Aid Stations

[Author’s Note: This article was coauthored with Jess Cawley.]

I’ve been in and out of aid stations my whole life. From Maryland, to Madeira Island, to France. From European electrolyte drinks, to bananas, to chocolate. From efficient transitions, to speed-eating chow downs, to chewing and chugging misery. From taking enough, to taking far too little. From finishing strong, to blowing up. I’ve seen a lot in my short time as an ultrarunner. I’ve lived and learned, succeeded and failed, struggled and triumphed. No matter the outcome, however, I’ve always learned.

In 2014, it was Les Templiers in France. With roughly 10 kilometers to go, I clawed my way up the second-to-last climb and into the final aid station. A fingertip grip on the lead, I feared getting caught. With a mere five kilometers or so to the finish, I thought my use of the aid station would be critical. In and out fast, is what my brain screamed. Grab some aid and book it! Swapping out my pack for a new one, that’s exactly what I did. In the heat of the moment, it seemed like a good decision. A few hundred meters later I found it to be anything but. As my fingers tingled and my body struggled, I slammed a gel with the hope of resurrecting myself. For a brief moment my body may have started to come back, but any such signs of hope were short lived. I needed way more calories, but my snack stash was tapped out. I had grossly underestimated what my body would need for the last five kilometers, and now I was paying the price. Over the next couple of miles I fell from first to fifth. In the final push to the finish I tried to run, and I thought I did, but live race coverage revealed a very ugly finish-line ‘march.’ It was a bonk of epic proportions.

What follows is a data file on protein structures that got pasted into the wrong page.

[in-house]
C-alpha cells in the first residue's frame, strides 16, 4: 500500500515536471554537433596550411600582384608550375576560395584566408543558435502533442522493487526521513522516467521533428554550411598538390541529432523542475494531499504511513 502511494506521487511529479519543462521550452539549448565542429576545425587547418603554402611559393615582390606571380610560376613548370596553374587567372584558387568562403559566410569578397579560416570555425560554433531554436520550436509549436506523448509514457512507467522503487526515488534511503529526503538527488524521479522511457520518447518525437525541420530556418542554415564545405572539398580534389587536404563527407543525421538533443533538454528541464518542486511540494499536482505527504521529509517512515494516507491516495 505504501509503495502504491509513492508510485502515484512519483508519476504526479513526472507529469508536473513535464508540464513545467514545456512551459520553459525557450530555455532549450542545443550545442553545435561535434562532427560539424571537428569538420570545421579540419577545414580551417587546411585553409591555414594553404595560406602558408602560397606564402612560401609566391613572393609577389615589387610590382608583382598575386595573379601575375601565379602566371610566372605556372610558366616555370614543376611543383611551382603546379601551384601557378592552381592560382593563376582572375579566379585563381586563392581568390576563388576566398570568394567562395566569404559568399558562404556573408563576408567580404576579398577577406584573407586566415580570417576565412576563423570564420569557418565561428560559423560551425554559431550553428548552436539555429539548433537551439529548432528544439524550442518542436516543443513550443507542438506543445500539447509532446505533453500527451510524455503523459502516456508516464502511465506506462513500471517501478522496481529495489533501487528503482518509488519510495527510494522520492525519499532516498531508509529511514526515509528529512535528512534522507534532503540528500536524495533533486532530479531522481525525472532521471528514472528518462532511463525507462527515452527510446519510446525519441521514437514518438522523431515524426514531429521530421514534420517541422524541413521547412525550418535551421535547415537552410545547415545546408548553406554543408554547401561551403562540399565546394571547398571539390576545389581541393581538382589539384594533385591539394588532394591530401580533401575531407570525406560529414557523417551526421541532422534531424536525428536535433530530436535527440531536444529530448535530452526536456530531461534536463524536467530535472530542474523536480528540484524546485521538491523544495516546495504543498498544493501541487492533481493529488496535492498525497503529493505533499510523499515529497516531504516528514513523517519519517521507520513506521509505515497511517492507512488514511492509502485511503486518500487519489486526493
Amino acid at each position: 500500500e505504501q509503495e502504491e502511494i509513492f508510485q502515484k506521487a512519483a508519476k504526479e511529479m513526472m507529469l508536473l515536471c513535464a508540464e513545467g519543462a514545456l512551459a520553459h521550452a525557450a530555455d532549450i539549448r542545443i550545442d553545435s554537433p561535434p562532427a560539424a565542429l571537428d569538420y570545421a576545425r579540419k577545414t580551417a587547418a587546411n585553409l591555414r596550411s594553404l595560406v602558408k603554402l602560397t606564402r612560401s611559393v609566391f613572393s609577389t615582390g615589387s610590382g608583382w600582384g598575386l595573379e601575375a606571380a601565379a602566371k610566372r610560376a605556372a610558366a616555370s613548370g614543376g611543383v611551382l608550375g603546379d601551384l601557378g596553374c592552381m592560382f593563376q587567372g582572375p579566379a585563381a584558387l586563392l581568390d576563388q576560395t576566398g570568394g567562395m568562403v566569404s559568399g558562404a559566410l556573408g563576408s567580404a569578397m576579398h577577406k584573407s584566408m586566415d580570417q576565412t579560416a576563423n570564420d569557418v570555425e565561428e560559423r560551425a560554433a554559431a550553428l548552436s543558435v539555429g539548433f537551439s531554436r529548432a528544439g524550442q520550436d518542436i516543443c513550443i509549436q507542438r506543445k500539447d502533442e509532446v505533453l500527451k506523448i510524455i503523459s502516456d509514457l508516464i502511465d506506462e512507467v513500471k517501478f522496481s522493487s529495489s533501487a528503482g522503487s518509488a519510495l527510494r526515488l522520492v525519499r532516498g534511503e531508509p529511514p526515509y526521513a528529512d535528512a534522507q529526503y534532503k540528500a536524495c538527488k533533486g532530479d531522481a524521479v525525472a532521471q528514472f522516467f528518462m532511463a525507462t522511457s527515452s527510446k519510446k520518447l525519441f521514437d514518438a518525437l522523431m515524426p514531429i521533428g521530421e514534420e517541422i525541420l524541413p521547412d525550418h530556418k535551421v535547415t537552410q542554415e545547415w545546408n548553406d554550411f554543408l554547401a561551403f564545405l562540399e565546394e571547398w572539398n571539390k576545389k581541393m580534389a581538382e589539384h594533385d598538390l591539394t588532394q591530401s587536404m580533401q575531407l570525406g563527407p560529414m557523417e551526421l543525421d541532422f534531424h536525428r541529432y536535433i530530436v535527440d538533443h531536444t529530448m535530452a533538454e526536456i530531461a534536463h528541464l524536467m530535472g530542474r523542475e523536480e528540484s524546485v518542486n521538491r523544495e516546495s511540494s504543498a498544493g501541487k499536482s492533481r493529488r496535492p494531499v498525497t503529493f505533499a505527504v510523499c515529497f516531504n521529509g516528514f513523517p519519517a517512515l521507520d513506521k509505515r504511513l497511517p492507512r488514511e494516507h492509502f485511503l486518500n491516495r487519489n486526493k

Zach Miller - 2014 Les Templiers feature

Zach Miller gets some help from fellow Americans Alex Nichols (left) and Sage Canaday at the 2014 Les Templiers finish after bonking hard. Photo: iRunFar/Bryon Powell

In 2015 it was Madeira Island Ultra-Trail. It was right around daybreak when it happened. I had been running strong since the race start at midnight, but a short ways from an aid station that lay just before one of the biggest climbs of the day, I started to struggle. With all of my gels and liquids gone and a body crying out for calories, I was in trouble. Desperate to fix the problem, I pulled out a bag of GU Roctane powder and ate it straight up. Bouncing back to life, I charged into the aid station. Realizing that I would need far more than a bit of Roctane powder to get me through the rest of the race, I attacked the aid station like Joey Chestnut at a Fourth of July hot-dog eating contest. Chocolate, oranges, and soda flooded into my mouth with extras going in my pockets for later. For the next seven hours or so, I would climb and descend, eat and drink, hurt like heck, and press on nonetheless. I would find moments of need and acknowledge it, but unlike Les Templiers I would actually accept the help.